Workplace coaching is a one-to-one learning and development intervention that uses a collaborative, reflective, goal-focused relationship to achieve professional outcomes that are valued by the employee (Smither, 2011)
Performance coaching is an ongoing process which helps build and maintain effective employee and supervisory relationships. Performance coaching can help identify an employee's growth, as well as help plan and develop new skills.
Using their coaching skills, supervisors evaluate and address the developmental needs of their employees and help them select diverse experiences to gain the necessary skills. Supervisors and employees can work collaboratively on developing plans that might include training, new assignments, job enrichment, self-study, or work details. (Jones et al; 2016)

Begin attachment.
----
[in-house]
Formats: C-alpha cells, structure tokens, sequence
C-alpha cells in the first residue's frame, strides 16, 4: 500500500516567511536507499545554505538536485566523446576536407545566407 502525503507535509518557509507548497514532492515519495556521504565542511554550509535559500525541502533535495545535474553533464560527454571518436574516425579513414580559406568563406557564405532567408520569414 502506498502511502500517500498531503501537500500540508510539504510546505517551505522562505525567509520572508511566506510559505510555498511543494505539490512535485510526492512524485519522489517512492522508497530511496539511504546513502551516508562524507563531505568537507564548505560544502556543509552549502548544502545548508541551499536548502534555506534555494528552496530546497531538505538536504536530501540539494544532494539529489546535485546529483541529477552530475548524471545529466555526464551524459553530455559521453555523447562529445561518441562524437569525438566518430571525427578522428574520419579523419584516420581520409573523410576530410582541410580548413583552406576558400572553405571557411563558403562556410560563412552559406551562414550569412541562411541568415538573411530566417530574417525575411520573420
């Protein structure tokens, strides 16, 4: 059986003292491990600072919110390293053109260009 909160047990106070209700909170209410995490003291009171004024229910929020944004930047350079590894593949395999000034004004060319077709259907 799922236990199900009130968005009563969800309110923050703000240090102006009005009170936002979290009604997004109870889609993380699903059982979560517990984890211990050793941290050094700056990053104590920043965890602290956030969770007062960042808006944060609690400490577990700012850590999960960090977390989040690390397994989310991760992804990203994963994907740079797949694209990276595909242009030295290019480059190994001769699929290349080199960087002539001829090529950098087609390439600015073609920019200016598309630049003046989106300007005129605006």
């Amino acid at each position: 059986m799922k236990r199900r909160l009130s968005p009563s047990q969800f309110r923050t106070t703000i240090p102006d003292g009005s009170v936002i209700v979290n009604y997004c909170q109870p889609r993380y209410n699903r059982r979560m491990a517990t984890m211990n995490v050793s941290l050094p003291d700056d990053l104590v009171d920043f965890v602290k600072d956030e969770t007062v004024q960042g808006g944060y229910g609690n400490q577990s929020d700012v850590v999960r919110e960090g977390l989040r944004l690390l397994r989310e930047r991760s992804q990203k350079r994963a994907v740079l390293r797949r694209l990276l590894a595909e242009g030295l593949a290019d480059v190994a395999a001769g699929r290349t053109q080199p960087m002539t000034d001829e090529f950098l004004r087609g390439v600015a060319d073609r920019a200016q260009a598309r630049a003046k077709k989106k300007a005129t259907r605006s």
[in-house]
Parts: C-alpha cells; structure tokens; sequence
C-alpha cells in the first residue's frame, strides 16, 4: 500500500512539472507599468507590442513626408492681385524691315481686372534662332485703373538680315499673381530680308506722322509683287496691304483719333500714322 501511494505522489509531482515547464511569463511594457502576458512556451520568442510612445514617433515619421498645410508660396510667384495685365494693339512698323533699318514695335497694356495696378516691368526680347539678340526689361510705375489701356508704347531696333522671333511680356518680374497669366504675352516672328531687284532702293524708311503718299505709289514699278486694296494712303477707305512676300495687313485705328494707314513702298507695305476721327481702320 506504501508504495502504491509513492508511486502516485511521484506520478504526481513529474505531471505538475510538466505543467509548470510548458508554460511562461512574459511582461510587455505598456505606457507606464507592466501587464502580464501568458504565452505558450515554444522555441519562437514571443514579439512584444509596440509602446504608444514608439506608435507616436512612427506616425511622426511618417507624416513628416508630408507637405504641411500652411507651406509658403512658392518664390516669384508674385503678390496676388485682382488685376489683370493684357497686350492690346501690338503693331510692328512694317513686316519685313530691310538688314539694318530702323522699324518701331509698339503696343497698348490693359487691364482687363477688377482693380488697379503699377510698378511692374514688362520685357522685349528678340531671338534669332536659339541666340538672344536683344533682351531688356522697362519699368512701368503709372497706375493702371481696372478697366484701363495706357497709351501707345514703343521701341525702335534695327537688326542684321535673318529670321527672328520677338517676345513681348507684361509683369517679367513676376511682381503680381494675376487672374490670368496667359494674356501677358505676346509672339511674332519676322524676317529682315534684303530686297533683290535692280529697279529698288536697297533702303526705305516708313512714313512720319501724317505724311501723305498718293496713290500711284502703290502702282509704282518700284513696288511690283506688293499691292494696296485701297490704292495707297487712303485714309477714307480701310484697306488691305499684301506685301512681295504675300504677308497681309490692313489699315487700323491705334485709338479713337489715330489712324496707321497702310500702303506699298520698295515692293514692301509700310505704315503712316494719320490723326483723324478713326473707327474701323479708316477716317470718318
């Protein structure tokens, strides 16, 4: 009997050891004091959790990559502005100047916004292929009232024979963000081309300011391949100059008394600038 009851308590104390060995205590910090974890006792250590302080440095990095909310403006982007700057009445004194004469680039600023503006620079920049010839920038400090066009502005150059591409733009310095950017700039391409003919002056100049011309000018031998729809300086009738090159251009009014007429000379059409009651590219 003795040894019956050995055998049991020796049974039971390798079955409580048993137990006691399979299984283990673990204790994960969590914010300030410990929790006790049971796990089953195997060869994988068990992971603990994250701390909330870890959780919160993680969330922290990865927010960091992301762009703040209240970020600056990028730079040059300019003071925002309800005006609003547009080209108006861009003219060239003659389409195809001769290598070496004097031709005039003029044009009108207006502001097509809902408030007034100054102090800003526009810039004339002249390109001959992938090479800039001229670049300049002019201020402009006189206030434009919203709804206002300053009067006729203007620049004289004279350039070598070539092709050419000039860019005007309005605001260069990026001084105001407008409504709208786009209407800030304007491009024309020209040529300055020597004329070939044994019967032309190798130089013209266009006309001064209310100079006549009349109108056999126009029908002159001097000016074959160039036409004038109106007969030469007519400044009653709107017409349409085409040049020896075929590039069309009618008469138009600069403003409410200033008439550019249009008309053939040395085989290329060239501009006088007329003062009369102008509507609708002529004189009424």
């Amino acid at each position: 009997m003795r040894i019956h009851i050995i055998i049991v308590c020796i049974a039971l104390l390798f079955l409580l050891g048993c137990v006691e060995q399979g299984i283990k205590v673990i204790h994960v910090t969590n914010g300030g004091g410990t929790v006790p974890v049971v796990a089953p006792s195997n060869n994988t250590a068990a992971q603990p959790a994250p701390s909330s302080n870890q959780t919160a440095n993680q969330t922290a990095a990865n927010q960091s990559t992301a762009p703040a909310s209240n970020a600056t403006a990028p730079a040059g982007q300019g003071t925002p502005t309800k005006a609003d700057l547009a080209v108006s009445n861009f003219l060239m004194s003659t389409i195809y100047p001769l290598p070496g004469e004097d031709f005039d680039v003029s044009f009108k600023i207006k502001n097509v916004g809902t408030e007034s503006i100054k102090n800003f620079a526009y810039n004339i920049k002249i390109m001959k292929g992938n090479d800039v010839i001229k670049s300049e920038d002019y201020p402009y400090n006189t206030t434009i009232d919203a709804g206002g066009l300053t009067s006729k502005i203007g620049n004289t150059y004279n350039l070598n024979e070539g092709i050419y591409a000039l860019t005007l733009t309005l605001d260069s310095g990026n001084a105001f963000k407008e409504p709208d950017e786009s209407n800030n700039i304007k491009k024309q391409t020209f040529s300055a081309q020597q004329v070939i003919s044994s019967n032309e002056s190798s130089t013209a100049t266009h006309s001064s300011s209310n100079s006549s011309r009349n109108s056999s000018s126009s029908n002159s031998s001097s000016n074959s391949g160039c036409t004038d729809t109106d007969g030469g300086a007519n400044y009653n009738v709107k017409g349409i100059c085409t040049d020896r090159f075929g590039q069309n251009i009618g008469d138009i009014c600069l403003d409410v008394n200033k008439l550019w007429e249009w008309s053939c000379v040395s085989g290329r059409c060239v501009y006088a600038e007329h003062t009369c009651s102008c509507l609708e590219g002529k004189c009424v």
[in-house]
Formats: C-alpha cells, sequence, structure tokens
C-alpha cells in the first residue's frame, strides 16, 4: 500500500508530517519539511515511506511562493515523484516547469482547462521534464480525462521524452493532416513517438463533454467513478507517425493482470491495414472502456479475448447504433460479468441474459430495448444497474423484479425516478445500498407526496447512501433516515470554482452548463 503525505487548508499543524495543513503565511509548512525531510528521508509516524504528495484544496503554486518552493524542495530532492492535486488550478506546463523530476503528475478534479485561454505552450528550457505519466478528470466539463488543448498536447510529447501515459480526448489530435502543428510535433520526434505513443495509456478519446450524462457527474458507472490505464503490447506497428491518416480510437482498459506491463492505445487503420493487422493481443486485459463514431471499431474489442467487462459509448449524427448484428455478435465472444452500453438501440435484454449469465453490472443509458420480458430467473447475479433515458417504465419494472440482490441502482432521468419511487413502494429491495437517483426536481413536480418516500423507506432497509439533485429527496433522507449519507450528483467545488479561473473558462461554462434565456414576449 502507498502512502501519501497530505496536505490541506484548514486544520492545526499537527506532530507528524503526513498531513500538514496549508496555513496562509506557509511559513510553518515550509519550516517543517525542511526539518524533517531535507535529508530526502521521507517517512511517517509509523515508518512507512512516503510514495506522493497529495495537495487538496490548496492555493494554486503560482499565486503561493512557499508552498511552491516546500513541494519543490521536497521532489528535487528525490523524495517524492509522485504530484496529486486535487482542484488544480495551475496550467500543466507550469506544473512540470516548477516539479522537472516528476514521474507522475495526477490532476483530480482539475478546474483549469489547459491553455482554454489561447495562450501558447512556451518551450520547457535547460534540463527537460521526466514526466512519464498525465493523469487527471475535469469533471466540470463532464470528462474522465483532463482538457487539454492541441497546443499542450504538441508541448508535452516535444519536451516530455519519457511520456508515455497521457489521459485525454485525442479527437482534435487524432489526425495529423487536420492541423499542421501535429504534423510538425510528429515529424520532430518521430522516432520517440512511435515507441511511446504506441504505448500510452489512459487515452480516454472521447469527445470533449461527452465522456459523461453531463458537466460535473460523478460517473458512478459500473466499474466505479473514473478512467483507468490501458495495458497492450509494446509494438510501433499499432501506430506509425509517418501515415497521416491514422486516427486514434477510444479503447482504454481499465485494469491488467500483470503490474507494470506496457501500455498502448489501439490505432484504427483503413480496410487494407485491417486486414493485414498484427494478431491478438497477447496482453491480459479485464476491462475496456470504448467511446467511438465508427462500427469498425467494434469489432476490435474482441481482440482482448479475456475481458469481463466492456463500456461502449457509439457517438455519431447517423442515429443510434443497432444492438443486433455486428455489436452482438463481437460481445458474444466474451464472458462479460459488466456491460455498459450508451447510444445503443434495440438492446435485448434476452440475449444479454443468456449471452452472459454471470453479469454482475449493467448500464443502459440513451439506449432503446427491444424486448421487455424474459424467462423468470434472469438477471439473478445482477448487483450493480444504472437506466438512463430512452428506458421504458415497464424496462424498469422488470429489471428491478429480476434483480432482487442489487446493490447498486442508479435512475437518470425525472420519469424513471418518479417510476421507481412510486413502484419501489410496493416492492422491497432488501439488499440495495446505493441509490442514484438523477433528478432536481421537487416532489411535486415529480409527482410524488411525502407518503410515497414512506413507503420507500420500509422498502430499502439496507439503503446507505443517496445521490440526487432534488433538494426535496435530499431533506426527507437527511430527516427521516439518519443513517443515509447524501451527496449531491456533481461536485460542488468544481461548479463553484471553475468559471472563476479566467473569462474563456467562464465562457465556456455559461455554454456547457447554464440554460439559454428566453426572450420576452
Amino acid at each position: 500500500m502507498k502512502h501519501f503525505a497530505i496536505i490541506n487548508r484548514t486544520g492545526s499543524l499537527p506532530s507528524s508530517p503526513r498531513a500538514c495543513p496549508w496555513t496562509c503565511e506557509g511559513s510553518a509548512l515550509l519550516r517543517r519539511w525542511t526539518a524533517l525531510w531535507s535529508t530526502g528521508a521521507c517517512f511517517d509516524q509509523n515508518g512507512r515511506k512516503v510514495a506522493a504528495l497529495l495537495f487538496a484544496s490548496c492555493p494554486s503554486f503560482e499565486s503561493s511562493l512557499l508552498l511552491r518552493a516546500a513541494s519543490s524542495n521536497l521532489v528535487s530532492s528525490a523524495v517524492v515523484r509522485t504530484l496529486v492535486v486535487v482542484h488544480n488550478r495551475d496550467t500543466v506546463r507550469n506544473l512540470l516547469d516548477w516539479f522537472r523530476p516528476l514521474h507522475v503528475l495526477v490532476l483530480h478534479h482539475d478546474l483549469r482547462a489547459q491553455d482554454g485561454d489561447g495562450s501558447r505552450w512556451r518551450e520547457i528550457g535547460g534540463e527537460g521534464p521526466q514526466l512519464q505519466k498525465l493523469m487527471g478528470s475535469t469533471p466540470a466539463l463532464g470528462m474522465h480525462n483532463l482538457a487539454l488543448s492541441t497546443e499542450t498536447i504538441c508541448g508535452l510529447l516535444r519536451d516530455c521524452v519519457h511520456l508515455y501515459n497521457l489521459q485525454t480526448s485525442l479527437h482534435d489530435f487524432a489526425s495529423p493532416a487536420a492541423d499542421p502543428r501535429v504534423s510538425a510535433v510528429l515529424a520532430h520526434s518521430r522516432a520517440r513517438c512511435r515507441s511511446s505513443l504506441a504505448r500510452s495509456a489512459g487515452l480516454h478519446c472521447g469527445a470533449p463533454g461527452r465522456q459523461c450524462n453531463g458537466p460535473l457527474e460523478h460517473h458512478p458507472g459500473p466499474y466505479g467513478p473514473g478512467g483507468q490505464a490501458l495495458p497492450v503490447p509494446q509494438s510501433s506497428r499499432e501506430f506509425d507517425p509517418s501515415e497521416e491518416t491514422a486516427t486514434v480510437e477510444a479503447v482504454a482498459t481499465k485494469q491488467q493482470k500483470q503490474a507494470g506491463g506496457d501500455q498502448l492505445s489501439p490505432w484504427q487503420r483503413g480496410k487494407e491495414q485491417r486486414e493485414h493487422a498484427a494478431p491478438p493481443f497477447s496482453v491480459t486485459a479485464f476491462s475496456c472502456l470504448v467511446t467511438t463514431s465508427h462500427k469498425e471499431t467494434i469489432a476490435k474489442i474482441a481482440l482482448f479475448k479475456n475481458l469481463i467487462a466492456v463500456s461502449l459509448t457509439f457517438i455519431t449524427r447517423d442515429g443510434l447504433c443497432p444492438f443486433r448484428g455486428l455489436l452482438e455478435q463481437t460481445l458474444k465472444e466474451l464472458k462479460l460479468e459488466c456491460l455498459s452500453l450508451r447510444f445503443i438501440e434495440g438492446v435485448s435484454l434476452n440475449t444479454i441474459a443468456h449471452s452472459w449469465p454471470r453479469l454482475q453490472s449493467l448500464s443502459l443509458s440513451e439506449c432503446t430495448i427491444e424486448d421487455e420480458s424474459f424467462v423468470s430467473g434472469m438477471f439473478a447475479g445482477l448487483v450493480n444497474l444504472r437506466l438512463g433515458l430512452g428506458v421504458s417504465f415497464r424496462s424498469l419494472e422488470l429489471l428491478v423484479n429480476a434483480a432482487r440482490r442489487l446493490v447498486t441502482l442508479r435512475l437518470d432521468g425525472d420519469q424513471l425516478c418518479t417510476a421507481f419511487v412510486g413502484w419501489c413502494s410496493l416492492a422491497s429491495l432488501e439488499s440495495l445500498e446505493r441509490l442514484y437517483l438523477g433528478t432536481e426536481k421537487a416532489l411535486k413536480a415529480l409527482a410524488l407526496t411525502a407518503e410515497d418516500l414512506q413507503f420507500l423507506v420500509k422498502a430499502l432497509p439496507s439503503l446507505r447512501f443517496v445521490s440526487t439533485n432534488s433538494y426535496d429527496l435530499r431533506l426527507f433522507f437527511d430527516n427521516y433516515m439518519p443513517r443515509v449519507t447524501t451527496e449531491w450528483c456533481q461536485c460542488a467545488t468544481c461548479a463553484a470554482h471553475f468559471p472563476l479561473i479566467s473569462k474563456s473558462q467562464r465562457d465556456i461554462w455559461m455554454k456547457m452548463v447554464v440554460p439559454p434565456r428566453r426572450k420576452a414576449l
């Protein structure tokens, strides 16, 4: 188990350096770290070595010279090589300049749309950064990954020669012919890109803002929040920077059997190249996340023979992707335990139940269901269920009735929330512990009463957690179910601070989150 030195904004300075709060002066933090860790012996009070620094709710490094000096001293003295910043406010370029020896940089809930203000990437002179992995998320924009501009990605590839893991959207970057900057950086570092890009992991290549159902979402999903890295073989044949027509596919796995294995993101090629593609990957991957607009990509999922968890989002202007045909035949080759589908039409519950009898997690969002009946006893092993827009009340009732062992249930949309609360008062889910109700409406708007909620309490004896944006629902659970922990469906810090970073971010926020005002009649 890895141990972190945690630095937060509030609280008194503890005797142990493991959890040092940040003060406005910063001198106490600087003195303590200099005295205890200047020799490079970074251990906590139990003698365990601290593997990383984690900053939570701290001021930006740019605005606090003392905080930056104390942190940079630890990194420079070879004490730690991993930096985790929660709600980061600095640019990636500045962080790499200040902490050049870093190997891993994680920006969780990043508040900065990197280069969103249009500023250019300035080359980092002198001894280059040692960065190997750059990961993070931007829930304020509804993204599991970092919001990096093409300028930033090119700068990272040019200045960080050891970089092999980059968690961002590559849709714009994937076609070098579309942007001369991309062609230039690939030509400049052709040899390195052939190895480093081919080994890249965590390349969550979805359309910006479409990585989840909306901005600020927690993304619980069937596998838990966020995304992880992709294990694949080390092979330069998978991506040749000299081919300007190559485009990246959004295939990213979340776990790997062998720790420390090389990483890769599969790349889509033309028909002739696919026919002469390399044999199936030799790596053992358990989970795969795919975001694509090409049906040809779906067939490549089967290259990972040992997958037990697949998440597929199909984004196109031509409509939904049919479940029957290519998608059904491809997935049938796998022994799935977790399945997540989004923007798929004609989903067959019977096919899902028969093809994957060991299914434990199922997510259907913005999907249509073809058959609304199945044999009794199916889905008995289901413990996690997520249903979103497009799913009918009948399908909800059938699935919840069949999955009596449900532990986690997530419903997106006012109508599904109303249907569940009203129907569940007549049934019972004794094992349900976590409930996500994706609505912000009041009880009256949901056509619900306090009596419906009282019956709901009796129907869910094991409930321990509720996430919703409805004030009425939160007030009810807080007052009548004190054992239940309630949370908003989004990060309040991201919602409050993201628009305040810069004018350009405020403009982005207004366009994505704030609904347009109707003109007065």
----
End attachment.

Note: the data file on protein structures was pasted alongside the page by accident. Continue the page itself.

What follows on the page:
To improve employee performance coaching is essential. Coaching is part of the day-to-day interaction between a manager and an employee who reports to them, or an HR professional and the line managers in the HR staff person's organization.
Employees who are not happy often leave an organization. Many times, their departure occurs only after they have caused severe morale and productivity problems. One disgruntled employee can create havoc among fellow employees, especially if the departing employee has a strong peer following.
Coaching often provides positive feedback about the employee's contributions. Employees need to know when they are effective contributors. The goal of coaching is to work with the employee to solve performance problems and to improve the work of the employee, the team, and the department.
Employees who respond positively to coaching and improve their performance can become valued contributors to the success of the business. Employees who fail to improve will find themselves placed on a formal performance improvement plan, known as a PIP. This sets up a formal process wherein the manager meets regularly with the underperforming employee to provide coaching and feedback.